What is a Workflow?

When I first started working with workflows, I read a number of books and articles on the subject, each of which defined the term differently. (The same is true of its big sibling, “Business Process”.) So I thought it would be helpful to provide a short explanation of what I mean by “workflow”, and the role workflows play in a typical organization. This is neither the most rigorous nor the most complete definition available, but I find that it works well:

A workflow is a repeatable set of actions that occurs in response to a particular type event, in order to achieve a desired result.

Inside the workflow some information (or, in a manufacturing environment, a physical item) is acted upon and transformed in a series of steps in order to achieve the result. For example, when a customer calls in to place an order, she kicks off a workflow in which team members respond to the information in the order, clarify it, acknowledge it and record it for processing.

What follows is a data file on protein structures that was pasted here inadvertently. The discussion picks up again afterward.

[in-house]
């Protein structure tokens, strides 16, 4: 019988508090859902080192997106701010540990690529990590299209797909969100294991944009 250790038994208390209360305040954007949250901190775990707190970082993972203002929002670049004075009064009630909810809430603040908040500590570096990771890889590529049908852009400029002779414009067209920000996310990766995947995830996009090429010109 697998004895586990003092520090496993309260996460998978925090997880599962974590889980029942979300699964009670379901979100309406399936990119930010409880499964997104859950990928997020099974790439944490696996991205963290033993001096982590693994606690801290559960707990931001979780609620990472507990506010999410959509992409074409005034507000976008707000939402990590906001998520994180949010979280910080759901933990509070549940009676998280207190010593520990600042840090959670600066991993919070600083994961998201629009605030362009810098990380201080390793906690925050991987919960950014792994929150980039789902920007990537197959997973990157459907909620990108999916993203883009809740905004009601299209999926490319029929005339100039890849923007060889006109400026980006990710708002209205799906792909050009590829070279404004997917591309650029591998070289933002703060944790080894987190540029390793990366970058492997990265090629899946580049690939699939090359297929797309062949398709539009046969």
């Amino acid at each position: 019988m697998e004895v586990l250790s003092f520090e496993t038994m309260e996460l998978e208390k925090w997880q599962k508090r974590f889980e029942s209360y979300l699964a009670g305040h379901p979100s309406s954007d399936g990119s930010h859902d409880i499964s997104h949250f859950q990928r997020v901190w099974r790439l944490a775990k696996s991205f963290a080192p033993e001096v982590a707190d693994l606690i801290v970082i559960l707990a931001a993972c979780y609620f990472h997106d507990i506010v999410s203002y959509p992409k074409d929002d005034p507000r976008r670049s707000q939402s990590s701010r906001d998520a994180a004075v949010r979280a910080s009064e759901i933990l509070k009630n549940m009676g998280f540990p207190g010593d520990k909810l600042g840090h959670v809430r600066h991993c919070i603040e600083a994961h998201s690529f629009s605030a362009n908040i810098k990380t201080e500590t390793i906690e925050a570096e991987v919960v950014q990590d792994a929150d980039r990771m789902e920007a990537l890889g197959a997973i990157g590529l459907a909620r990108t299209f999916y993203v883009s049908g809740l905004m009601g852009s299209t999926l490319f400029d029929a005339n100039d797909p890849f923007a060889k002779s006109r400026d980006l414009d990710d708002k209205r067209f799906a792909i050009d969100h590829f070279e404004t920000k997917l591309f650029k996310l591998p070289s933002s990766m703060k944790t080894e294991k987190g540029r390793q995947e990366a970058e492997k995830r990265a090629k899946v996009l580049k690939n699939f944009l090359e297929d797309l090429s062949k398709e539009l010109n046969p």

The steps in a workflow may be performed entirely by people, entirely by software, or by a combination of both, and there may be just one person (or software application) involved or many. The workflows within an organization fit together to define its end-to-end business processes, which are like high-level workflows that span the organization as a whole.

A workflow continues for as long as each action directly triggers another within the same team or its software; the workflow stops once the information is safely stored in an appropriate place or has been transferred to another team, where it will kick off another workflow that is the next step in the overall business process.

Here’s the key point:

An organization’s workflows limit its overall efficiency. No matter how good or well intentioned the people in the organization, if its workflows are not effective, the organization as a whole will be less effective than it should be.

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